Thai tourism ministry proposes 5 billion baht in tourist stimulus packages

Tourism and Sports Minister Phiphat Ratchakitprakarn says he will propose new domestic travel stimulus packages valued at 5 billion baht this Friday. The Minister says the aim is to cushion the impact of the coronavirus for the tourism service sector across the country. The Minister says that domestic tourism is “the priority during this difficult time. The government should implement the plan to accelerate domestic travel activities, giving local travellers more purchasing power.”

He says the aim is to stimulate expenditure of 25 billion baht in the Thai economy.

In the proposals, the government will offer 1,000 baht each to 5 million local travellers via the Pao Tang mobile app from Krungthai Bank to buy tour packages to areas outside their home province, conditional that they stay at least one night away from their home province.

“Each province will receive a different quota amount based on population. Tourists have to start their trips at their hometowns.”

The package mirrors a successful stimulus package when the Phase One packages rolled out in late September last year.

“The Tourism Authority of Thailand and tourism associations nationwide will come up with the tour packages, generating income for buses, hotels, restaurants, shops and tourism destinations.”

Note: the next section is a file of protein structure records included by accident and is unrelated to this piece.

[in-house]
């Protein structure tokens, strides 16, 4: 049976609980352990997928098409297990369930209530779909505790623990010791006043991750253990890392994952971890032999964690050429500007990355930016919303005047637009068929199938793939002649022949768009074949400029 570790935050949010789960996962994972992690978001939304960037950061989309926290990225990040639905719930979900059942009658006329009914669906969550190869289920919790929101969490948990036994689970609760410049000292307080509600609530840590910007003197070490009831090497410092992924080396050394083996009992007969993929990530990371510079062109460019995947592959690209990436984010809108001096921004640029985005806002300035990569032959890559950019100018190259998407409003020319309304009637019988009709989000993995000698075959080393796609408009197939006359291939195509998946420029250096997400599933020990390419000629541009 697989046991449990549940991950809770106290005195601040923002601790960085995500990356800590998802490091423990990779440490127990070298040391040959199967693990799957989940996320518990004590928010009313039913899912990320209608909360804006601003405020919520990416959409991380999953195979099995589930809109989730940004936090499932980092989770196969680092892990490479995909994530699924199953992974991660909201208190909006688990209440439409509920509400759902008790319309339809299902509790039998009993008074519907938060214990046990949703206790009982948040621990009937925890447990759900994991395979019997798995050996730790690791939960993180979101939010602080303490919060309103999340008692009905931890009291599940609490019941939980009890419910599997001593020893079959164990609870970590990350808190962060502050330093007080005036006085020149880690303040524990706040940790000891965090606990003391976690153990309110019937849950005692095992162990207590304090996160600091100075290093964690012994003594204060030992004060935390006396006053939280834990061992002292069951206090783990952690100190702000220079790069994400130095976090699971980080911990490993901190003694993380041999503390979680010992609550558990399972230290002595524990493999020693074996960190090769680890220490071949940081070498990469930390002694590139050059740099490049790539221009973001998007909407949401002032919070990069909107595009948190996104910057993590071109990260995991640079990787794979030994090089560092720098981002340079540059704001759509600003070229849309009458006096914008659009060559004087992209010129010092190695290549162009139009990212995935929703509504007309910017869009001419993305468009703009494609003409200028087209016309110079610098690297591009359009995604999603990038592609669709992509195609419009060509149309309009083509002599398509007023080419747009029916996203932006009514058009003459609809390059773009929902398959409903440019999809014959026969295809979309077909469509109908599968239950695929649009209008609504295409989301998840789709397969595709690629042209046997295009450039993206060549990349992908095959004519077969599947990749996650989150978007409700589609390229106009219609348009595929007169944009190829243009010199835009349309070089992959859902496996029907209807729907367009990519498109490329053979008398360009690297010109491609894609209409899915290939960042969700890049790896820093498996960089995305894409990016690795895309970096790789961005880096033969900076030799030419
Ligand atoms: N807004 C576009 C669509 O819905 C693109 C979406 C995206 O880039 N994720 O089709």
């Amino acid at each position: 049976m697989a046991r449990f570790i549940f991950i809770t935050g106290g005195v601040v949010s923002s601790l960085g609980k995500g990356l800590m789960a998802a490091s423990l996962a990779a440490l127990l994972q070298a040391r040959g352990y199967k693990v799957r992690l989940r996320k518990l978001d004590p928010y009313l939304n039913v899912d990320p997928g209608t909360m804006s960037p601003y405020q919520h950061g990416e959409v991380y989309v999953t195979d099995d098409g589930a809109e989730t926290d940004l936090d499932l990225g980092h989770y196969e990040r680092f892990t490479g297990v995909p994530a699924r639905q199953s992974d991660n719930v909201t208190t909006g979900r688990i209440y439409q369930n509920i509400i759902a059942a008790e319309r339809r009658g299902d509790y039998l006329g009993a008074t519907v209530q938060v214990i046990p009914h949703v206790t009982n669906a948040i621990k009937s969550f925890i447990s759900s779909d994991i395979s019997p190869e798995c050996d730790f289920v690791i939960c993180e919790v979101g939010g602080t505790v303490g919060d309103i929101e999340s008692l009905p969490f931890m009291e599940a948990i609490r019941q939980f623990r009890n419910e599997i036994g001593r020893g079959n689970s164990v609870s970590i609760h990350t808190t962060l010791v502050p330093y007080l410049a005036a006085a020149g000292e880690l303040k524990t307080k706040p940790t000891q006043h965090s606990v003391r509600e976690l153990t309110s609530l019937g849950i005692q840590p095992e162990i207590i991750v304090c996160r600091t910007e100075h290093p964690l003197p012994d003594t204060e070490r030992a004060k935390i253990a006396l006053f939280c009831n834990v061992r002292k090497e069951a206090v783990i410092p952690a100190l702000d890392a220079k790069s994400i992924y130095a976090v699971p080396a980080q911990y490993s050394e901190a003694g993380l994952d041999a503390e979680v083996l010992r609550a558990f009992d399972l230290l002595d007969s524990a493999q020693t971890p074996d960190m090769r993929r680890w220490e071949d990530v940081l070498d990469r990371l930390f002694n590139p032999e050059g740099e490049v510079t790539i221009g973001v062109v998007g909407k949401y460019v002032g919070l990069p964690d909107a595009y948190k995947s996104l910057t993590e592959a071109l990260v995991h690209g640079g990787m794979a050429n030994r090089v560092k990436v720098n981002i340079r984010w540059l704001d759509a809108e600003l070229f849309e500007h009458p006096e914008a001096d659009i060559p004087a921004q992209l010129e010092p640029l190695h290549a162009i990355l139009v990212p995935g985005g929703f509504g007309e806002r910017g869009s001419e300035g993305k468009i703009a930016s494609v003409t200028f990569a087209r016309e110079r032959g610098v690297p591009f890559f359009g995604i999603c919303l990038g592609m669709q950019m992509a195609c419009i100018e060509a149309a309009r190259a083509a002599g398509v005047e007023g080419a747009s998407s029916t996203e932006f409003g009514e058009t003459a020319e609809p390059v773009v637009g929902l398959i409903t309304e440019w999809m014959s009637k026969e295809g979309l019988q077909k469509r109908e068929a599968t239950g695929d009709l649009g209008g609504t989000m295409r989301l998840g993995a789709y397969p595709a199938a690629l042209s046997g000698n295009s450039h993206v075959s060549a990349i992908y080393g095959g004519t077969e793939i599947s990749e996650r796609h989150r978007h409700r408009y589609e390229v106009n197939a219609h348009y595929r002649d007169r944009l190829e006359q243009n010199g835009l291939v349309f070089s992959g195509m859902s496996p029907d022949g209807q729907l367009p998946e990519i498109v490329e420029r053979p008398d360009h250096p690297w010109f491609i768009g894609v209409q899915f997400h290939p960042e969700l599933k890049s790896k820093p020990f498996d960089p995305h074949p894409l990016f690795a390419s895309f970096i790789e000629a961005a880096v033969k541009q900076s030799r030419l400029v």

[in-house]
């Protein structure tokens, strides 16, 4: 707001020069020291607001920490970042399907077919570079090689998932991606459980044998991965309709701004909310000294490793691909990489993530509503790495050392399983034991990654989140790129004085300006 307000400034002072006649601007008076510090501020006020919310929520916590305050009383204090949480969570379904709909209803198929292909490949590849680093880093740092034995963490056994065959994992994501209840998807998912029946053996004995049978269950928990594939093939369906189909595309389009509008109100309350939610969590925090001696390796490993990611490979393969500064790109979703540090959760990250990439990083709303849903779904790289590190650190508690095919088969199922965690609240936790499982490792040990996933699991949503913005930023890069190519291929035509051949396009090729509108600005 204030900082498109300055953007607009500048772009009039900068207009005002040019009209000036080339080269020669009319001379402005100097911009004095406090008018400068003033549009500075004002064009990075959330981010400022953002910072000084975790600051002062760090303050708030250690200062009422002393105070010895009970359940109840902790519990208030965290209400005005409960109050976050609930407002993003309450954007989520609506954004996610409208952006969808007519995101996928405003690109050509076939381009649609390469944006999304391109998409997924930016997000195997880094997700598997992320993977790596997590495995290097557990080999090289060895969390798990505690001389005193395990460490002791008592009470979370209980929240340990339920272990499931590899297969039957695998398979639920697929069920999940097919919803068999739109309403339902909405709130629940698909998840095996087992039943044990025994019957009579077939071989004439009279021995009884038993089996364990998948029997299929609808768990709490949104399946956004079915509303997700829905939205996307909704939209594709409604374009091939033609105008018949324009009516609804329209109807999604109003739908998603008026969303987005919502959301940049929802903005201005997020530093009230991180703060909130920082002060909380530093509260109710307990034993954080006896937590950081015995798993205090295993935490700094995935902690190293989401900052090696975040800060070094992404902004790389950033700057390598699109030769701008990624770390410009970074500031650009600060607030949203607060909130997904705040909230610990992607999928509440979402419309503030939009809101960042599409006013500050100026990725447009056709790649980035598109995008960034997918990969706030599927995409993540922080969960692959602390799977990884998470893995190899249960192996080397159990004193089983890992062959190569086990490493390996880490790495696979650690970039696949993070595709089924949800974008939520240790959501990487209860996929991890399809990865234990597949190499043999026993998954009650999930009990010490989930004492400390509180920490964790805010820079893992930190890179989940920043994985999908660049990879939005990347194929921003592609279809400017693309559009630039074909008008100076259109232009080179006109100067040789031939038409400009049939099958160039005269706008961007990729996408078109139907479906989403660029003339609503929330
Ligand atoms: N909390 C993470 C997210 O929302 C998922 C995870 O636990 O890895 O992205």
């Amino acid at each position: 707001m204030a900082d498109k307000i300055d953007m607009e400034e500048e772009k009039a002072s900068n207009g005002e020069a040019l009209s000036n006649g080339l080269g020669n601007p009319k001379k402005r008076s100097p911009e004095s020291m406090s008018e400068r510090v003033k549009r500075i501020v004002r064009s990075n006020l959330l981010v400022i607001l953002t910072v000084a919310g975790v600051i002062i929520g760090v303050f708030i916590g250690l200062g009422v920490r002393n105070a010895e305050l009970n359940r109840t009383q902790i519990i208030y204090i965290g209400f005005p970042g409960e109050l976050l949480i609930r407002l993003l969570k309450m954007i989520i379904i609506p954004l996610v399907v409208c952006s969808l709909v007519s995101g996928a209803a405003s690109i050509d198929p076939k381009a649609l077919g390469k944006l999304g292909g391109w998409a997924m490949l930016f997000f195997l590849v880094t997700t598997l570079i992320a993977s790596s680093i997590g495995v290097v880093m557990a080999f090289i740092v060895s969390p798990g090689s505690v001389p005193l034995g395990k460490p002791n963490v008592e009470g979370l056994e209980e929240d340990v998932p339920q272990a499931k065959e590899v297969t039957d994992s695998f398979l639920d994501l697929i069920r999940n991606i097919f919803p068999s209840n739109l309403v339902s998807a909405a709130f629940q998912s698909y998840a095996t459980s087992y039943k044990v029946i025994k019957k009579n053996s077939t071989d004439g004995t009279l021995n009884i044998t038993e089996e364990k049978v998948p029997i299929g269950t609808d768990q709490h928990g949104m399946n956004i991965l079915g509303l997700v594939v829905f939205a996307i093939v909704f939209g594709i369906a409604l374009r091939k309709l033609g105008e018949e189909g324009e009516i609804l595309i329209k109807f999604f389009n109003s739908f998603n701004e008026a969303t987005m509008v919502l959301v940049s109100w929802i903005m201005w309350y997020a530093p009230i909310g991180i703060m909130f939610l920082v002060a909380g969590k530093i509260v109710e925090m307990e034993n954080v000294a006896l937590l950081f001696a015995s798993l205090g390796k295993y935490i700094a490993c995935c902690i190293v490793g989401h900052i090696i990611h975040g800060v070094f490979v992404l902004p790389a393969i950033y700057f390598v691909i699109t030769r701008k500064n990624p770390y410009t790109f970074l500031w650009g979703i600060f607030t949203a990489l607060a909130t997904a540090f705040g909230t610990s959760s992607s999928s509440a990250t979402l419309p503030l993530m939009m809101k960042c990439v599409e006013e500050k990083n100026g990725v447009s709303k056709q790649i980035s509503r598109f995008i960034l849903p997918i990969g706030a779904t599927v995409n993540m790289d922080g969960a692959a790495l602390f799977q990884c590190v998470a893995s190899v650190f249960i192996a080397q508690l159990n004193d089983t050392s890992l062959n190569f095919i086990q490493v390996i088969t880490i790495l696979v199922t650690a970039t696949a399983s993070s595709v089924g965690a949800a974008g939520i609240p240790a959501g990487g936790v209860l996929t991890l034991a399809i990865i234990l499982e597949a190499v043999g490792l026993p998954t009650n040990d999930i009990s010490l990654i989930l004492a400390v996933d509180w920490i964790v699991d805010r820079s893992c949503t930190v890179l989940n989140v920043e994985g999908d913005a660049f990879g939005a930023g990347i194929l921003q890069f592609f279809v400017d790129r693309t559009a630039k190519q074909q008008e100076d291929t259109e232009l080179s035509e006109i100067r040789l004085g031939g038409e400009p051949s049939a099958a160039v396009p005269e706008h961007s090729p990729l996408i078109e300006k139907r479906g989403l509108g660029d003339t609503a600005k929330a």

The ministry estimates the coronavirus pandemic will taper off after Songkran (3rd week of April)… “and hopefully be under complete control from June”.

There has also been talks with the Education Ministry to delay the new school semester from May “to create a flow of tourists, particularly families that may benefit from a longer school break”.

Meanwhile the TAT governor Yuthasak Supasorn says domestic travellers are still hesitant, “so the TAT has to find solutions to refresh their sentiment”.

On Tuesday night the Public Health Ministry issued an announcement for China, South Korea, Japan, Germany, France, Singapore, Italy, Iran, Taiwan, and the Chinese territories of Hong Kong and Macau, listing them as “high-risk zones” for the virus. The edict, announcing travel restrictions for people coming from, or passing through, these destinations, was removed from the Public Health minister’s Facebook page a few hours later (indeed the minister’s entire Facebook page has been taken down). But the botched announcement has caused a lot of confusion.

But the president of the Association of Thai Travel Agents, Vichit Prakobgosol, says that the announced policy may help stop the Covid-19 spread within Thailand, but “the lack of concrete control measures has created a panic among international tourists”.

Mr Vichit said the government has to signpost notices early for operators to prepare their businesses and inform their customers in advance to avoid any confusion, according to Bangkok Post.

SOURCE: Bangkok Post

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